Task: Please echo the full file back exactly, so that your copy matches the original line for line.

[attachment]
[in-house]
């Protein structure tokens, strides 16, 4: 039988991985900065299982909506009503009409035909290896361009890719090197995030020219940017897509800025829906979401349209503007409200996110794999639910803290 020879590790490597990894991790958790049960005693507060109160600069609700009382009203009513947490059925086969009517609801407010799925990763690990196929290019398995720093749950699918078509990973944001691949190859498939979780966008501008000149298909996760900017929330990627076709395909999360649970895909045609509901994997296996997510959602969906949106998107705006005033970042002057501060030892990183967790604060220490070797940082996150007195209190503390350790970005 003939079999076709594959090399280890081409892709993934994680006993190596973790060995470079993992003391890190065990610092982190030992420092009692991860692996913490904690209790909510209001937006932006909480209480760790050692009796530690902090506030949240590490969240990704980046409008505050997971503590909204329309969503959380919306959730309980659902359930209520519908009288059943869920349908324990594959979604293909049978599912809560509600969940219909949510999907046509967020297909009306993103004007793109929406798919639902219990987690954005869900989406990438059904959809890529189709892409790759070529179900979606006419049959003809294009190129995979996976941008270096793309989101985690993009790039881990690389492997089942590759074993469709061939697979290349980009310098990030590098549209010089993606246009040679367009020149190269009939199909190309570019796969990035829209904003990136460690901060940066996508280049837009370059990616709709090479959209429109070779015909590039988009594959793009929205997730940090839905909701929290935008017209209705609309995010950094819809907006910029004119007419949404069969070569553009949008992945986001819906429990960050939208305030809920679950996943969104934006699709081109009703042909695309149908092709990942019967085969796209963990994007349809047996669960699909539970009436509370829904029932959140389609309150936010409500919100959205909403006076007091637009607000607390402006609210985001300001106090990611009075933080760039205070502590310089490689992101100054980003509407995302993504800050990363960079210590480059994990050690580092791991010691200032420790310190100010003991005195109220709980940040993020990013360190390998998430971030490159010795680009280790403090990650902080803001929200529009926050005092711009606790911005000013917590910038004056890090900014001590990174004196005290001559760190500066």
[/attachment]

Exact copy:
[in-house]
């Protein structure tokens, strides 16, 4: 039988991985900065299982909506009503009409035909290896361009890719090197995030020219940017897509800025829906979401349209503007409200996110794999639910803290 020879590790490597990894991790958790049960005693507060109160600069609700009382009203009513947490059925086969009517609801407010799925990763690990196929290019398995720093749950699918078509990973944001691949190859498939979780966008501008000149298909996760900017929330990627076709395909999360649970895909045609509901994997296996997510959602969906949106998107705006005033970042002057501060030892990183967790604060220490070797940082996150007195209190503390350790970005 003939079999076709594959090399280890081409892709993934994680006993190596973790060995470079993992003391890190065990610092982190030992420092009692991860692996913490904690209790909510209001937006932006909480209480760790050692009796530690902090506030949240590490969240990704980046409008505050997971503590909204329309969503959380919306959730309980659902359930209520519908009288059943869920349908324990594959979604293909049978599912809560509600969940219909949510999907046509967020297909009306993103004007793109929406798919639902219990987690954005869900989406990438059904959809890529189709892409790759070529179900979606006419049959003809294009190129995979996976941008270096793309989101985690993009790039881990690389492997089942590759074993469709061939697979290349980009310098990030590098549209010089993606246009040679367009020149190269009939199909190309570019796969990035829209904003990136460690901060940066996508280049837009370059990616709709090479959209429109070779015909590039988009594959793009929205997730940090839905909701929290935008017209209705609309995010950094819809907006910029004119007419949404069969070569553009949008992945986001819906429990960050939208305030809920679950996943969104934006699709081109009703042909695309149908092709990942019967085969796209963990994007349809047996669960699909539970009436509370829904029932959140389609309150936010409500919100959205909403006076007091637009607000607390402006609210985001300001106090990611009075933080760039205070502590310089490689992101100054980003509407995302993504800050990363960079210590480059994990050690580092791991010691200032420790310190100010003991005195109220709980940040993020990013360190390998998430971030490159010795680009280790403090990650902080803001929200529009926050005092711009606790911005000013917590910038004056890090900014001590990174004196005290001559760190500066």